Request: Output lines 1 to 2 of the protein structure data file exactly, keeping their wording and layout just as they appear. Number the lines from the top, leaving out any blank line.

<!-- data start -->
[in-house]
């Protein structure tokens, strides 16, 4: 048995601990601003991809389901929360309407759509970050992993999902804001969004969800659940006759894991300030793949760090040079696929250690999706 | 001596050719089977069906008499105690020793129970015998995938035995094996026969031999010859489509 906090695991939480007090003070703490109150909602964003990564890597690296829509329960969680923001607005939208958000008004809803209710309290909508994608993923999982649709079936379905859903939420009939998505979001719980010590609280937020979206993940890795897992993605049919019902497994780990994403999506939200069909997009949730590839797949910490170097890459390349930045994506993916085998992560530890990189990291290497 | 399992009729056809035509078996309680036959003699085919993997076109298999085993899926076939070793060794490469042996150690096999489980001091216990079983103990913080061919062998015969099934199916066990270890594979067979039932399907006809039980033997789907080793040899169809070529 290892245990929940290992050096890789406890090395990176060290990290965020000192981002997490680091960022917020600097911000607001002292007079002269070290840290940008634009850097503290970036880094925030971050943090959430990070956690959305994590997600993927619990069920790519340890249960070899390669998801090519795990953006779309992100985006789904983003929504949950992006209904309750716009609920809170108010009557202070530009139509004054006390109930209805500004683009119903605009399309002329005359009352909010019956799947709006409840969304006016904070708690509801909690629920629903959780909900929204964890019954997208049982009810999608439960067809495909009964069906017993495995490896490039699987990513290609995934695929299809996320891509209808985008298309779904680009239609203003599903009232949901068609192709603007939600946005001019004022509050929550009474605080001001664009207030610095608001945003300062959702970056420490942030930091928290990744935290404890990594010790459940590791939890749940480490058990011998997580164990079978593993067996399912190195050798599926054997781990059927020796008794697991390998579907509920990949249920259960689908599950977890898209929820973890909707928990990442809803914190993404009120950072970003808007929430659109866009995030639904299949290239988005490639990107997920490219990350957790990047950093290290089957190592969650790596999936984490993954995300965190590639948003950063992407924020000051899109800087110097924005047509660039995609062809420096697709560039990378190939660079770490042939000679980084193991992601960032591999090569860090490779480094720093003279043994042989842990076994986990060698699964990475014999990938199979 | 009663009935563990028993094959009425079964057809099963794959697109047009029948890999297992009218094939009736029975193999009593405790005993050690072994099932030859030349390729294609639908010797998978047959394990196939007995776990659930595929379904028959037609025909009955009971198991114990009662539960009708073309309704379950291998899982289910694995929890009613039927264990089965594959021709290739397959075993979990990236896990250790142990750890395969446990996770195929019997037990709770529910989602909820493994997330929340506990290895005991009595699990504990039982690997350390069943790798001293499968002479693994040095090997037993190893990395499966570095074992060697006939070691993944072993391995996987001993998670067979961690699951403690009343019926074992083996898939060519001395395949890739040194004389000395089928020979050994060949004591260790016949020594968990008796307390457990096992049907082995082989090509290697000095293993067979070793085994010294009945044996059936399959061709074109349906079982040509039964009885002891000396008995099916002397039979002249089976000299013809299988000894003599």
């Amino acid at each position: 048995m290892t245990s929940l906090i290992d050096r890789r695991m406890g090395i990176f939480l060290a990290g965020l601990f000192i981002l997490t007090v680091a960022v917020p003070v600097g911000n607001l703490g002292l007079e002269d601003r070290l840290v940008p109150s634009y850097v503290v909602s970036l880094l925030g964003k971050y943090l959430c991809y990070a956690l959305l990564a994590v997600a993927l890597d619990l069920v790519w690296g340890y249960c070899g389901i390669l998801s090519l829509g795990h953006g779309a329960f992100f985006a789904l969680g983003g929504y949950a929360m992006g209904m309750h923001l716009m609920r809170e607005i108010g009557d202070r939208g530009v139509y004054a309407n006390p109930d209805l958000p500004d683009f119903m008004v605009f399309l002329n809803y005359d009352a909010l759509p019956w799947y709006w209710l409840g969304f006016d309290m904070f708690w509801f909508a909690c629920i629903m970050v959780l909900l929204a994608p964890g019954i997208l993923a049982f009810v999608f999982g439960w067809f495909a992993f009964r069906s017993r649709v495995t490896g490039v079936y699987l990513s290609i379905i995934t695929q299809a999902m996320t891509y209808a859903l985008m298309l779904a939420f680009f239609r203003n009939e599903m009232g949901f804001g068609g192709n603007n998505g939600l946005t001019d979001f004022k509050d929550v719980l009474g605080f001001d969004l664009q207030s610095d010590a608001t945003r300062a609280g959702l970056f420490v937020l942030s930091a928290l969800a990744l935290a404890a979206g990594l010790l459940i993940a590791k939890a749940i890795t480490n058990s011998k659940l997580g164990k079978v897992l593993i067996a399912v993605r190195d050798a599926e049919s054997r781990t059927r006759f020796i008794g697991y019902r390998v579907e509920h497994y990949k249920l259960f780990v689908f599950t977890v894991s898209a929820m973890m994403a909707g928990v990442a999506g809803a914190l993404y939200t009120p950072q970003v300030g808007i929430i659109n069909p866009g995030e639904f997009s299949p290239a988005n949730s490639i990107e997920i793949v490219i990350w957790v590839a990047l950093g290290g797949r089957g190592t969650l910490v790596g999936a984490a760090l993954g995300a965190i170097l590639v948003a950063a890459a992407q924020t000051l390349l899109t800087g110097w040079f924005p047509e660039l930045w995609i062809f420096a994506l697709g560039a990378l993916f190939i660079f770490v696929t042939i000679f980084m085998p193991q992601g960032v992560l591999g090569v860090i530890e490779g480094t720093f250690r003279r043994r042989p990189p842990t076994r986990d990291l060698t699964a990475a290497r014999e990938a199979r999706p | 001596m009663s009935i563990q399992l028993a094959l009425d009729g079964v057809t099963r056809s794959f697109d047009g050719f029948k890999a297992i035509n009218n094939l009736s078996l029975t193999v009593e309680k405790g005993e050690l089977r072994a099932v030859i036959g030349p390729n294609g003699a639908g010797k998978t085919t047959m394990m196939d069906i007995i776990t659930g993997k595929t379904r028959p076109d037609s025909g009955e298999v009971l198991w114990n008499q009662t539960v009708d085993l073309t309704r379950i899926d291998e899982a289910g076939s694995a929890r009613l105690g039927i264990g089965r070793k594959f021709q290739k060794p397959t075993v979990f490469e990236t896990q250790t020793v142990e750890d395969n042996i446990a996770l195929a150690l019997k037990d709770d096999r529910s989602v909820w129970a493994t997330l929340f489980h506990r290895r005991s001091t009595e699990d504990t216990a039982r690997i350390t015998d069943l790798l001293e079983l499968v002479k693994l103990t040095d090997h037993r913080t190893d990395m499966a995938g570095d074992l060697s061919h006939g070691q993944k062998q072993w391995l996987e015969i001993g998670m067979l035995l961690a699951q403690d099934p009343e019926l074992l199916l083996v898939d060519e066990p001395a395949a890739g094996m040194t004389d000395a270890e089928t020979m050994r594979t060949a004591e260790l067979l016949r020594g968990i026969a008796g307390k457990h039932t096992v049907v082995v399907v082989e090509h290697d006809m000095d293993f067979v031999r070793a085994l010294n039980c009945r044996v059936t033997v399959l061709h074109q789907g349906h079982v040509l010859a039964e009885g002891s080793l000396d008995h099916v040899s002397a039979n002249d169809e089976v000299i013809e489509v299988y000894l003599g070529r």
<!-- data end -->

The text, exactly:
[in-house]
């Protein structure tokens, strides 16, 4: 048995601990601003991809389901929360309407759509970050992993999902804001969004969800659940006759894991300030793949760090040079696929250690999706 | 001596050719089977069906008499105690020793129970015998995938035995094996026969031999010859489509 906090695991939480007090003070703490109150909602964003990564890597690296829509329960969680923001607005939208958000008004809803209710309290909508994608993923999982649709079936379905859903939420009939998505979001719980010590609280937020979206993940890795897992993605049919019902497994780990994403999506939200069909997009949730590839797949910490170097890459390349930045994506993916085998992560530890990189990291290497 | 399992009729056809035509078996309680036959003699085919993997076109298999085993899926076939070793060794490469042996150690096999489980001091216990079983103990913080061919062998015969099934199916066990270890594979067979039932399907006809039980033997789907080793040899169809070529 290892245990929940290992050096890789406890090395990176060290990290965020000192981002997490680091960022917020600097911000607001002292007079002269070290840290940008634009850097503290970036880094925030971050943090959430990070956690959305994590997600993927619990069920790519340890249960070899390669998801090519795990953006779309992100985006789904983003929504949950992006209904309750716009609920809170108010009557202070530009139509004054006390109930209805500004683009119903605009399309002329005359009352909010019956799947709006409840969304006016904070708690509801909690629920629903959780909900929204964890019954997208049982009810999608439960067809495909009964069906017993495995490896490039699987990513290609995934695929299809996320891509209808985008298309779904680009239609203003599903009232949901068609192709603007939600946005001019004022509050929550009474605080001001664009207030610095608001945003300062959702970056420490942030930091928290990744935290404890990594010790459940590791939890749940480490058990011998997580164990079978593993067996399912190195050798599926054997781990059927020796008794697991390998579907509920990949249920259960689908599950977890898209929820973890909707928990990442809803914190993404009120950072970003808007929430659109866009995030639904299949290239988005490639990107997920490219990350957790990047950093290290089957190592969650790596999936984490993954995300965190590639948003950063992407924020000051899109800087110097924005047509660039995609062809420096697709560039990378190939660079770490042939000679980084193991992601960032591999090569860090490779480094720093003279043994042989842990076994986990060698699964990475014999990938199979 | 009663009935563990028993094959009425079964057809099963794959697109047009029948890999297992009218094939009736029975193999009593405790005993050690072994099932030859030349390729294609639908010797998978047959394990196939007995776990659930595929379904028959037609025909009955009971198991114990009662539960009708073309309704379950291998899982289910694995929890009613039927264990089965594959021709290739397959075993979990990236896990250790142990750890395969446990996770195929019997037990709770529910989602909820493994997330929340506990290895005991009595699990504990039982690997350390069943790798001293499968002479693994040095090997037993190893990395499966570095074992060697006939070691993944072993391995996987001993998670067979961690699951403690009343019926074992083996898939060519001395395949890739040194004389000395089928020979050994060949004591260790016949020594968990008796307390457990096992049907082995082989090509290697000095293993067979070793085994010294009945044996059936399959061709074109349906079982040509039964009885002891000396008995099916002397039979002249089976000299013809299988000894003599």